GM engineers working on the Volt dealt with the touchy subject of mileage and fuel efficiency yesterday, and the press walked away confused. Last summer GM put out the highly controversial boast that Volt drivers could expect 230 mpg in the city, as then-CEO Fritz Henderson claimed.
Well, not exactly. The 230-mpg number, based on early discussions with the EPA, is still under discussion, and the car’s fuel economy is still “up in the air.” Andrew Farah, chief Volt engineer, said the six cars in preproduction testing are getting around 40 mpg (electric mode) in daily driving tests under normal conditions, 50 mpg in “extended range” mode.
The big problem remains: How do you measure fuel economy in a car that uses two power sources (and relies on them intermittently)? EPA is working on that and is being advised by SAE, the Society of Automotive Engineers. AutoObserver reports that the SAE group
is likely to recommend to the EPA a window sticker that indicates city and highway fuel economy for operation when using the internal-combustion engine, as well as city and highway ratings for electric driving.
Well, that makes sense. What doesn’t is the information Nissan has been putting out in Japan regarding the forthcoming Nissan Leaf and how its fuel economy compares to that of a gas-powered car.
Japanese buyers can turn over a new Leaf (dash display, right) in December for around $40,000—or choose an equivalent gas car for $26,000. Which makes sense? Well, after six years of owning a Leaf (per Nissan’s figures), you will have saved all of $361, if utility and fuel prices remain constant, of course. Wow.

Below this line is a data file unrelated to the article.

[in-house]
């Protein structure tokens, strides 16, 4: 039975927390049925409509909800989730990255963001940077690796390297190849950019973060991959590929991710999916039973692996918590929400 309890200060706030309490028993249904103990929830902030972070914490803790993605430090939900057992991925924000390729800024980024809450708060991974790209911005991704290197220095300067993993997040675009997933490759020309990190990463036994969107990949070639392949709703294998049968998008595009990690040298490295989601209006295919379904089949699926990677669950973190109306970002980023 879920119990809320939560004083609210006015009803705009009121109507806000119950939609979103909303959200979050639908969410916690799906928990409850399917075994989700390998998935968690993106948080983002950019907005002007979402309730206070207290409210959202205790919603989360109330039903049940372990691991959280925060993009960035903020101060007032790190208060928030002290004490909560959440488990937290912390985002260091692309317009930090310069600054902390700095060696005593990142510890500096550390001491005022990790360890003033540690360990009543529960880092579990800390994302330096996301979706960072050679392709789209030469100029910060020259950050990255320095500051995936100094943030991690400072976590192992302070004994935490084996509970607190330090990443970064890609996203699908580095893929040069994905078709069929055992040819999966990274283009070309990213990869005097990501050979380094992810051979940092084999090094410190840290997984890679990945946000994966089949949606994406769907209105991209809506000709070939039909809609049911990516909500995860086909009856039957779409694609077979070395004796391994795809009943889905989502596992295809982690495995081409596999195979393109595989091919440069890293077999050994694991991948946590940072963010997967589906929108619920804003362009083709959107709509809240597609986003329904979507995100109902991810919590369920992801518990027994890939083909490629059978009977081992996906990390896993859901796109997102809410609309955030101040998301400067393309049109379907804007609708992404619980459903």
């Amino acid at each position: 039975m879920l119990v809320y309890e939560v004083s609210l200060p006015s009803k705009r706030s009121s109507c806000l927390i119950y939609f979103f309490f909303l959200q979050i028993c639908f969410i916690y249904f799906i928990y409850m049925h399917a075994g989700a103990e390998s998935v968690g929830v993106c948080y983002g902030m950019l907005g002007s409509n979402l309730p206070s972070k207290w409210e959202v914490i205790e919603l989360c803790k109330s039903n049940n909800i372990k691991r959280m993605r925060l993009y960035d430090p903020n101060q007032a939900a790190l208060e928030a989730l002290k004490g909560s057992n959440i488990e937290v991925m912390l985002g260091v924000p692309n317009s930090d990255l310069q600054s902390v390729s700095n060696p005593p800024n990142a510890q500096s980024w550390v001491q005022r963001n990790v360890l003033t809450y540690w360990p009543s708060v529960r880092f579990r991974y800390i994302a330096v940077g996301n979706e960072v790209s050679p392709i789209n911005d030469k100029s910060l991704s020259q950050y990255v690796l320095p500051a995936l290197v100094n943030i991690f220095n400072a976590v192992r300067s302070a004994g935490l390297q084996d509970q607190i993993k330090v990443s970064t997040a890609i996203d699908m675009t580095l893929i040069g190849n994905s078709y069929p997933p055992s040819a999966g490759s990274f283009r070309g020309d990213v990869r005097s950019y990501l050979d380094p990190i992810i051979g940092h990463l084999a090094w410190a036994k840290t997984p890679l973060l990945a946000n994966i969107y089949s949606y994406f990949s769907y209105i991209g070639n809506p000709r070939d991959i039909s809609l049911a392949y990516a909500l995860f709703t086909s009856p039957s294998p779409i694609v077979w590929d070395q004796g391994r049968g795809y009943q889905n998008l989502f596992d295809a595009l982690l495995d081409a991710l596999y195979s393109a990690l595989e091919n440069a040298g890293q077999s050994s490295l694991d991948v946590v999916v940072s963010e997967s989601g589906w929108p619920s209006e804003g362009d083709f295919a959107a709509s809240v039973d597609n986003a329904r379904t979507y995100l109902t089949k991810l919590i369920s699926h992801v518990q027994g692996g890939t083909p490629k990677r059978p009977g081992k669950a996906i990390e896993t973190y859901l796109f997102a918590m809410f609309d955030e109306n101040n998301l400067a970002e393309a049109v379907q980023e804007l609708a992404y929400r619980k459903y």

The Volt is to go on sale in November, price as yet undisclosed. The price/performance (cost-benefit) ratio for electric cars is, like the Volt’s fuel economy, still way up in the air and will remain so for a long time, I think. People will simply not buy these cars on a cost-benefit calculation alone, because a savings of $361 over six years is ridiculous.
They will buy them for the environment, for social reasons, and to be first with a new technology. That may be reason enough to produce these cars. But the road ahead for the carmakers will not be smooth.
On the whole, the cars will be excellent, though, like Toyota’s new plug-in Prius. John O’Dell drove it for the Green Car Advisor and says it’s “pretty much just like driving a standard Prius, but with a bit less engine noise.” But, of course, a good part of that driving is without gas.
Back in Japan, the government expects half its passenger cars sold by 2020 to be electric. Optimistic indeed, yet the key to lower-priced electrics is improved battery technology, as everyone knows. GM has just put up an $8 million investment in its Global Battery Systems Lab in Warren, Mich., doubling its size.
How long a period, in your view, will it take to get cheaper, more efficient batteries on line?